27 Jan. Genesis 25:1-11

27 Jan. Abraham dies and is buried at Hebron

"Abraham married again [after Sarah's death], and his new wife was Keturah. She gave birth to Zimran, Jokshan, Medan, Midian, Ishbak and Shuah…"

"Abraham left everything he owned to Isaac. But before Abraham died, he did give gifts to the sons of his other wives, then sent them to the east away from Isaac."

"Abraham lived to be 175 years old. He breathed his last breath and died at an old age, after a long and satisfying life. His sons Isaac and Ishmael buried him in the cave of Machpelah in the field of Ephron east of Mamre [at Hebron]."

"So Abraham was buried with his wife Sarah in the same field that he had bought from the Hittites. After Abraham died, God blessed his son Isaac. Isaac was now living at Beer Lahai Roi."

          (Genesis 25:1-11)


Abraham – who had married Keturah after the death of Sarah, and had fathered six more sons - died in c.1815BC, "at an old age, after a long and satisfying life." (Genesis 25:8)

He was buried in Machpelah Cave near Hebron (bought by Abraham from Ephron the Hittite as a burial place for his wife Sarah - see Genesis 23:9). Other members of Abraham’s family who were buried here included his son Isaac and his daughter-in-law Rebekah. His grandson Jacob and his wife Leah were also buried here (see Genesis 23:1-20, 25:9, 49:29-32 & 50:12-13).

Hebron is the second holiest city in Judaism after Jerusalem, as three generations of the founding fathers of Judaism, Abraham, Isaac and Jacob – known as ‘the Patriarchs’ – are buried here. The city is also regarded as holy by followers of both Christianity and Islam, and many synagogues, churches and mosques have been built here to commemorate the lives of the three Patriarchs.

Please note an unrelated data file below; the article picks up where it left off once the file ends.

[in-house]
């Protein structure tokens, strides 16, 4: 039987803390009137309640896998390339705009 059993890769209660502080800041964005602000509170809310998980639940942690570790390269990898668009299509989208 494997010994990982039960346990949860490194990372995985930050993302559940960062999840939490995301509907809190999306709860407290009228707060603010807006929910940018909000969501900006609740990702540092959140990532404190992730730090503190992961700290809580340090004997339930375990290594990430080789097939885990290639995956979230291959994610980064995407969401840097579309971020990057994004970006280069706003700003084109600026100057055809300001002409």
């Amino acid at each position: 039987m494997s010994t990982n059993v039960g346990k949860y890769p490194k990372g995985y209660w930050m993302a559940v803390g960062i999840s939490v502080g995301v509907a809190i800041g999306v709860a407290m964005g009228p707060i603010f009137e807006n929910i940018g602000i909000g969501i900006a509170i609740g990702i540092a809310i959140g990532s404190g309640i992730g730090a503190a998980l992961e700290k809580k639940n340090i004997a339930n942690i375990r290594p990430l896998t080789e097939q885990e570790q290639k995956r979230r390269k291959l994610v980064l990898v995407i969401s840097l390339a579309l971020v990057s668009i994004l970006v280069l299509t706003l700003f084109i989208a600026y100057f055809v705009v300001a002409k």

Abraham’s tomb can still be visited at Hebron. In the 1st century BC, King Herod the Great built a high, fortified wall around the 'Tomb of the Patriarchs' (the Haram el-Khalil) which still stands today.

A Christian church built by the Byzantine Emperor Justinian I over the Cave of Machpelah in the 6th century was destroyed in the following century. But a Crusader church, built over the site of the tomb in the 12th century was later converted into the Mosque of Abraham that can still be visited today. The sanctuary is currently shared by Jews and Muslims.

Other sites that can be visited at Hebron include Abraham’s Well and the Oak of Mamre, 1 mile / 2 km west of Hebron at nearby Khirbet es-Sibte where a Russian Orthodox church and monastery commemorate the spot where it is believed Abraham pitched his tent (see Genesis 18:1).

The photo (by Zairon) shows the Tomb of the Patriarchs at Hebron.

You can read more about Hebron @ https://www.thebiblejourney.org/biblejourney2/23-the-journeys-of-adam-enoch-noah-abraham/abraham-dies-at-hebron/

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